Uber’s New CEO Puts It on the Path to IPO — But Is It Time?

Uber - Uber’s New CEO Puts It on the Path to IPO — But Is It Time?

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The question of when Uber will issue its initial public offering has weighed on investor’s minds for years. Ever since people started using Uber as a word in the English language, it’s begged the question of when the ridesharing company will offer ridesharing in a stock of its own.

Uber’s new CEO, Dara Khosrowshahi, recently took the helm and wants the company to go public by 2019. With an IPO a near certainty, the question remains as to where the company will stand at the time it starts trading on Wall Street.

What to Expect From Uber’s IPO

The company, named after the German word for “super,” helped pioneer the ridesharing concept that has changed local transport. Before, riders needed on expensive taxis that often come from a far-away station. Uber’s ease and lower cost have also been credited with reducing drunk driving.

Today, the San Francisco-based company operates in 633 cities spread across six continents. It celebrated its 5 billionth ride in June. The company has a lot of wear on its tires, to be sure, (with a reported valuation of around $70 billion) but it’s been widely reported that Uber is struggling with profitability.

While an Uber offering will likely attract high levels of demand, the aforementioned issues the company has faced could rattle investor’s nerves. It’s been hard to tell just how much money Uber has lost since the company remains private, financial details are limited.

However, despite $20 billion worth of rides in 2016, the company admitted to losing $2.8 billion. While Wall Street has forgiven losses in hot stocks such as Tesla Inc (NASDAQ:TSLA), investors can turn on stocks that do not become profitable at some point.

As for the question on when Uber will IPO, Khosrowshahi says the company has targeted a 2019 IPO. Uber’s previous CEO, Travis Kalanick, had been working to delay an Uber IPO. The new CEO, however, appears more open to the idea of going public. But there’s more for investors to worry about than profits.

Uber’s reputation has also taken a hit thanks to hackers. Hackers hacked 57 million credit card accounts from Uber’s cloud server. Even more damaging, the company attempted to cover up the scandal by paying hackers a $100,000 ransom.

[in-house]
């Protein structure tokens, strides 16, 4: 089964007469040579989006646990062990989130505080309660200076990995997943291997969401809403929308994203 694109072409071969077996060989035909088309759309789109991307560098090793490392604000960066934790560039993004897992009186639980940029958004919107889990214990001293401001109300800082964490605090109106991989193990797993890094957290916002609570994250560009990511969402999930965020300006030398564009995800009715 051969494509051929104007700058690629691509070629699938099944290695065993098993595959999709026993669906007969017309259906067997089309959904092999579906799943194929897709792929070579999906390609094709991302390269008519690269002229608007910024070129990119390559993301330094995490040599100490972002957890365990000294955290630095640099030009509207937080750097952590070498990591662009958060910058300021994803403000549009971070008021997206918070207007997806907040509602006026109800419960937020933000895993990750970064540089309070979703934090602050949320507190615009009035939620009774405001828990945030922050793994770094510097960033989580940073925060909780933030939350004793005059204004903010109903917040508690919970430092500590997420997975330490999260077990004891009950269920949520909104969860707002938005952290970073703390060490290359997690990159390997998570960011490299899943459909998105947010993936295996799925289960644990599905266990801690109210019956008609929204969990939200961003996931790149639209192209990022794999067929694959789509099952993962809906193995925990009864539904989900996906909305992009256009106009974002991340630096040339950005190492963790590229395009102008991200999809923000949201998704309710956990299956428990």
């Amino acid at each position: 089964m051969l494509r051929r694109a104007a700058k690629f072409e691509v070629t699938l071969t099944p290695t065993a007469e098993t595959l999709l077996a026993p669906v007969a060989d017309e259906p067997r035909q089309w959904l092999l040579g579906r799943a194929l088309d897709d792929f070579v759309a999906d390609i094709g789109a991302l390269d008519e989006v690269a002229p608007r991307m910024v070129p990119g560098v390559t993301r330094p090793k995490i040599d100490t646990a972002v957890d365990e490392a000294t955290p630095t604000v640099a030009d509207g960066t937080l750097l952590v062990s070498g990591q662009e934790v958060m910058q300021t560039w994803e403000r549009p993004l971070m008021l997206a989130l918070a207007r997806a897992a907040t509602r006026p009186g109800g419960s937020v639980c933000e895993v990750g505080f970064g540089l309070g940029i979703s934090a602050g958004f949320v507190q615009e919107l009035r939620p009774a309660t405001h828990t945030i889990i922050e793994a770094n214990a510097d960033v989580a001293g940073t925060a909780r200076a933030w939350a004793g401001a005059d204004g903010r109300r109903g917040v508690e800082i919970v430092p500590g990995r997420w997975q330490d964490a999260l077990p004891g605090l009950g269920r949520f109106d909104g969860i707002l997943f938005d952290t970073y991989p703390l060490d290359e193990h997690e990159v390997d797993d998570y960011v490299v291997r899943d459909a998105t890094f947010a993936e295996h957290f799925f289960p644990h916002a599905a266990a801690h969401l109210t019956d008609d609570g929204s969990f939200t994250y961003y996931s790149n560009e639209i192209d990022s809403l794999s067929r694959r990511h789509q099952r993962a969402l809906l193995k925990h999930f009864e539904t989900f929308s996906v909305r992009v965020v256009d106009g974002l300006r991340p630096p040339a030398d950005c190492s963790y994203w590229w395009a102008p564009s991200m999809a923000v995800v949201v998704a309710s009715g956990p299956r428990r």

This likely would have hit an Uber stock hard had the public had the chance to react. However, assuming an Uber IPO occurs in 2019, the company will have time to move on from the PR disaster caused by the data breach.

Further, Uber has received criticism related to workplace culture and business practices. The criticism is not limited to taxi companies who feel the ridesharing has hurt their business, or even competing rideshare services such as Lyft. Employees have also criticized the company for actions such as worker aggression, sexual harassment and shortchanging its drivers. The company also received an “F” rating from the Better Business Bureau in 2014.

Uber Prioritizes Innovation

A further trend that could negatively affect Uber’s 1.5 million drivers worldwide is in company innovation, namely in self-driving cars. The company has teamed with the robotics department at Carnegie Mellon University and Volvo Cars in this venture. Google has competed against companies such as Alphabet Inc (NASDAQ:GOOG, NASDAQ:GOOGL), Apple Inc. (NASDAQ:AAPL), and Tesla in this field.

Uber has also partnered with Dutch mapping company TomTom NV (OTCMKTS:TMOAF). TomTom will provide the company with mapping and traffic data for over 300 of the cities currently served. It has also partnered with Blade to provide helicopter rides with a service called UberCHOPPER.

Bottom Line on Uber

With Uber’s popularity and technology, the company will likely stand in a strong position when it goes public. Its ridesharing concept rose to almost overnight popularity, so much that Uber has almost become its own word in the English language. Moreover, its lower costs have opened ridership to many who couldn’t afford cars or taxis and have reduced drunk driving. The initiatives in self-driving cars, helicopters and mapping can only open more doors.

The company has faced problems with company losses, workplace culture, hacking and aggressive business practices. However, its new leadership has time to turn these problems around and has shown more openness to making an Uber IPO a reality.

With its new leadership and the determination to open and improve its concept, allowing investors to rideshare on an IPO could become Uber’s most popular route.

As of this writing, Will Healy did not hold a position in any of the aforementioned stocks.

Article printed from InvestorPlace Media, https://investorplace.com/2017/12/future-uber-stock-ipo/.

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